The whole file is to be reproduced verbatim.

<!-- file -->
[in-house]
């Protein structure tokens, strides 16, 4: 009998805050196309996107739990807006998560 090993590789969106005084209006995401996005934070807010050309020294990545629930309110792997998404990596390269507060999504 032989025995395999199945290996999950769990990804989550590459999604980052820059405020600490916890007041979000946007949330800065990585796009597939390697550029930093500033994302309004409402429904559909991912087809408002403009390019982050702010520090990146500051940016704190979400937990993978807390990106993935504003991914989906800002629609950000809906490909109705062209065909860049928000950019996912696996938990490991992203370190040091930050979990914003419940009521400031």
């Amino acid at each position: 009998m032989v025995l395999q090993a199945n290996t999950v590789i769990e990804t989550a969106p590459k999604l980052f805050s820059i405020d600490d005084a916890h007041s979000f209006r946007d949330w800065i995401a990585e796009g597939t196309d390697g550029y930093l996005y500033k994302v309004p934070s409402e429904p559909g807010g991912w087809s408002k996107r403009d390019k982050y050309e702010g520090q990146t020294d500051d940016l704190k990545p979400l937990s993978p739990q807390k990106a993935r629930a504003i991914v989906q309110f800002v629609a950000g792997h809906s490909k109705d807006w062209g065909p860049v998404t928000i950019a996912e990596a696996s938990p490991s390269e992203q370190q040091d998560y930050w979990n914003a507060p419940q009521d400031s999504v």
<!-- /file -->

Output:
[in-house]
């Protein structure tokens, strides 16, 4: 009998805050196309996107739990807006998560 090993590789969106005084209006995401996005934070807010050309020294990545629930309110792997998404990596390269507060999504 032989025995395999199945290996999950769990990804989550590459999604980052820059405020600490916890007041979000946007949330800065990585796009597939390697550029930093500033994302309004409402429904559909991912087809408002403009390019982050702010520090990146500051940016704190979400937990993978807390990106993935504003991914989906800002629609950000809906490909109705062209065909860049928000950019996912696996938990490991992203370190040091930050979990914003419940009521400031």
């Amino acid at each position: 009998m032989v025995l395999q090993a199945n290996t999950v590789i769990e990804t989550a969106p590459k999604l980052f805050s820059i405020d600490d005084a916890h007041s979000f209006r946007d949330w800065i995401a990585e796009g597939t196309d390697g550029y930093l996005y500033k994302v309004p934070s409402e429904p559909g807010g991912w087809s408002k996107r403009d390019k982050y050309e702010g520090q990146t020294d500051d940016l704190k990545p979400l937990s993978p739990q807390k990106a993935r629930a504003i991914v989906q309110f800002v629609a950000g792997h809906s490909k109705d807006w062209g065909p860049v998404t928000i950019a996912e990596a696996s938990p490991s390269e992203q370190q040091d998560y930050w979990n914003a507060p419940q009521d400031s999504v």